Book Review : Pop Culture / Agriculture / Medicine

Super-Charged: How Outlaws, Hippies, and Scientists Reinvented Marijuana

Review by Jim Barnes, Managing Editor,

We all know marijuana is illegal in the United States, and has been since 1937. We also know that an underground resurgence of widespread use began in the sixties and has resulted in gradual decriminalization. As of today, 17 U.S. states (and D.C.) that have passed medical marijuana laws, and this November, voters in Colorado, Washington and Oregon will decide whether to legalize and tax marijuana for use by adults, the way alcohol and cigarettes are now regulated. Polls in many states show people support these reforms; in Oregon the Cannabis Tax Act would slash police and prisons by $60 million and generate $140 million in tax revenue. Sounds like a no-brainer, right?

This book helps answer that question, offering an in-depth, balanced look at the state of pot cultivation and consumption in America today. Investigative Journalist Jim Rendon has teamed up with Timber Press, one of the top U.S. agricultural publishers, to dig deep into what just a decade ago a completely underground world of growers, suppliers and users.

The book is also very timely in light of recent legal developments in California, the “poster child” of medical marijuana states. In July, the Los Angeles city council voted to shut down all 900 medical-marijuana storefronts in the city, acknowledging how out of control the sales and usage had become since the legislation passed in 1996.

Problem is, the federal law against marijuana use still on the books. Plus, there’s the issue of all that income without federal taxes being collected. And, probably most importantly, a powerful drug like the “super-charged” pot being grown today comes with plenty of abuse, crime and gang participation. As one of the owners of a large California dispensary says on the Discovery Channel television showWeed Wars, “Every day you get to walk home not in handcuffs is a good day.”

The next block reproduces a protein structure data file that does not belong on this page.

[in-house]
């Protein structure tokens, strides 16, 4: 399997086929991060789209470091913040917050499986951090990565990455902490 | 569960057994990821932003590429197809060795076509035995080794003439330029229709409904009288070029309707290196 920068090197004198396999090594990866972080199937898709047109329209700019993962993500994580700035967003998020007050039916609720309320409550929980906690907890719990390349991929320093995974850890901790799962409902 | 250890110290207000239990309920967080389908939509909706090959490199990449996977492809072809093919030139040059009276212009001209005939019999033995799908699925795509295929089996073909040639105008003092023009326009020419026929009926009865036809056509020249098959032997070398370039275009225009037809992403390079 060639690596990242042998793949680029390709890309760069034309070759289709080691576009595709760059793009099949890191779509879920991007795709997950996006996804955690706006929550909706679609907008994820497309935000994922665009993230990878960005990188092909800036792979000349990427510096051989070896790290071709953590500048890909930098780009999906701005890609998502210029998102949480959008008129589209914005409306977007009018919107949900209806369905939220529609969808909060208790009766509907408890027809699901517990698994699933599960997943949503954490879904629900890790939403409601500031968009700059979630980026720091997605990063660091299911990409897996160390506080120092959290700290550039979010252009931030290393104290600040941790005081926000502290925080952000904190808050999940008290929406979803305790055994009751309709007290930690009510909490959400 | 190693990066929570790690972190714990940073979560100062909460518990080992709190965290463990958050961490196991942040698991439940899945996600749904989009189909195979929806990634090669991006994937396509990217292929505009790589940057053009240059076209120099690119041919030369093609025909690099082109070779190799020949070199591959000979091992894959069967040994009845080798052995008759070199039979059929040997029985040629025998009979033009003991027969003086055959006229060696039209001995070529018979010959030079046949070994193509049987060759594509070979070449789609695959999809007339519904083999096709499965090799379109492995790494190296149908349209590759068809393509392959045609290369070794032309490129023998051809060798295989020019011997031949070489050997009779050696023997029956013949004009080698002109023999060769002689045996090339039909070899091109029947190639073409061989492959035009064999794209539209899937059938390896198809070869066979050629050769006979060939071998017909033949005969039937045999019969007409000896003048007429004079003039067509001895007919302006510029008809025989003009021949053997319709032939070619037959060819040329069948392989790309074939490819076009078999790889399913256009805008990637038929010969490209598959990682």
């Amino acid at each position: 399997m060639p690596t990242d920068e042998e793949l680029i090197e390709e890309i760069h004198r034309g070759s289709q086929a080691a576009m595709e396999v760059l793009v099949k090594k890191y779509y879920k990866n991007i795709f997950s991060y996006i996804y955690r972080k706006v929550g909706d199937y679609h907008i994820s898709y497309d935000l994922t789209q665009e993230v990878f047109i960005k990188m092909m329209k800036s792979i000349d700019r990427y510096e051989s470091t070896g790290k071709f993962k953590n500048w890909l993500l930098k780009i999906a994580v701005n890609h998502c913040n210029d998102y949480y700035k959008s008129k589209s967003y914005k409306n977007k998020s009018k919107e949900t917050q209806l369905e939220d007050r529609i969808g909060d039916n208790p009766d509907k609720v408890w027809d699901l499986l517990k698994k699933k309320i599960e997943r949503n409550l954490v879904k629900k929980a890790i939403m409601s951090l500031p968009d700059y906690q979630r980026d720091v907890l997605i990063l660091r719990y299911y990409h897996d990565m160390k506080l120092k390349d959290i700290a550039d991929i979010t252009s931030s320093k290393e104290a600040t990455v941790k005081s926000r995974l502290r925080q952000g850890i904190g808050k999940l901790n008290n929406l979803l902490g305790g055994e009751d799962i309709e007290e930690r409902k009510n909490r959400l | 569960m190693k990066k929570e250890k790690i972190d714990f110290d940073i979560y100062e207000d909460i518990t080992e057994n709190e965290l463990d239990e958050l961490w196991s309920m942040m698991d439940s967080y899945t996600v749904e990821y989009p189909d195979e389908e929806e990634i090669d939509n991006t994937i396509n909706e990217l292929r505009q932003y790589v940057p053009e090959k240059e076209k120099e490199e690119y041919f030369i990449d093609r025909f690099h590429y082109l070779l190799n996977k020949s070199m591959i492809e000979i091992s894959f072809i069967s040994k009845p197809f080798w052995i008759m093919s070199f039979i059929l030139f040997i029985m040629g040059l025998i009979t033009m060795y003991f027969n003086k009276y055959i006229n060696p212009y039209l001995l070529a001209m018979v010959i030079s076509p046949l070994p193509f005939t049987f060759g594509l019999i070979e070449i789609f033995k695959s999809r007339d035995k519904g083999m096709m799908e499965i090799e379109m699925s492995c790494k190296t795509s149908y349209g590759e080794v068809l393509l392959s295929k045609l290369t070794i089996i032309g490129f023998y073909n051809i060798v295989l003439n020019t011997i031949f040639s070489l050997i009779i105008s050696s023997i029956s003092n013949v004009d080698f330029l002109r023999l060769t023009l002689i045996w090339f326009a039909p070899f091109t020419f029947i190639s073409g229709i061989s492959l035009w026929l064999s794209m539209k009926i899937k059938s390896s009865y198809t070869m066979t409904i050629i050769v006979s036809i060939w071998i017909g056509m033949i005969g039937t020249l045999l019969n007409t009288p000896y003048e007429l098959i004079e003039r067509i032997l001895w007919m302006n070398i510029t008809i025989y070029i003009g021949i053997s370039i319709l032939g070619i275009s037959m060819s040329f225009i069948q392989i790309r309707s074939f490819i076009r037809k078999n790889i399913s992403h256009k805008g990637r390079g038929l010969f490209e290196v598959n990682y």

Super-charged helps sort out these issues facing the medical marijuana industry. Much of the text explains how the new laws have allowed many of the outlaw growers of the ‘60s and ‘70s to come back above ground. Author Rendon describes the carnival-like atmosphere at events like the High Times Medical Cannabis Cup in San Francisco, where if you have a physician’s recommendation (conveniently available at the fair for $60) you can buy, sell, smoke, and learn about all the latest products and techniques – in public, and in broad daylight.

Rendon also goes into great detail about the science of marijuana, and how well-funded pharmaceutical companies study the chemistry and genetics to come up with new medical uses. The UK-based GW Pharmaceuticals has spent $300 million to date, developing a treatment for involuntary muscle contraction in multiple sclerosis patients that is approved for use in Europe and Canada. Patients spray an extract under their tongue, and the therapeutic effect is delivered without making the users high. Other medical uses include relief from chronic pain, epilepsy, cancer, AIDS, and glaucoma.

A few marijuana factoids:

  • A strain known as Lamb’s Bread, rumored to have been reggae legend Bob Marley’s favorite, is sold by growers to dispensaries for $3,600 per pound.
  • An estimated 3 percent of California’s electrical power usage goes to indoor pot growing.
  • The federal government and the DEA seized 7.3 million plants in 2010 (70 percent of them in California).

This last fact points out how marijuana is still a big part of the U.S. government’s “war on drugs” – something that could become a presidential campaign issue, in light of the recent news that President Obama has announced plans for a 50% cut to the defense department’s funding of National Guard helicopter runs responsible for the bulk of the above-mentioned plant seizures.

Will it become legal? Could it save the economy? Rendon lays out a scenario for California, comparing it to the hugely successful wine industry. If legalization resulted in 30% as much commerce as the state’s wine business, $12 to $18 billion in economic activity would occur, with 60,000 to 100,000 new jobs and $2.5 to $3.5 billion in legal wages. Now there’s a campaign promise that would attract attention.

Super-charged is the best book out there for getting up to speed on an intriguing part of our culture, and what is likely the most mysterious and powerful herb on the planet.

Timber Press, Portland, OR;; 256 page hardcover; $24.95 (September 2012)
ISBN-10: 1604692952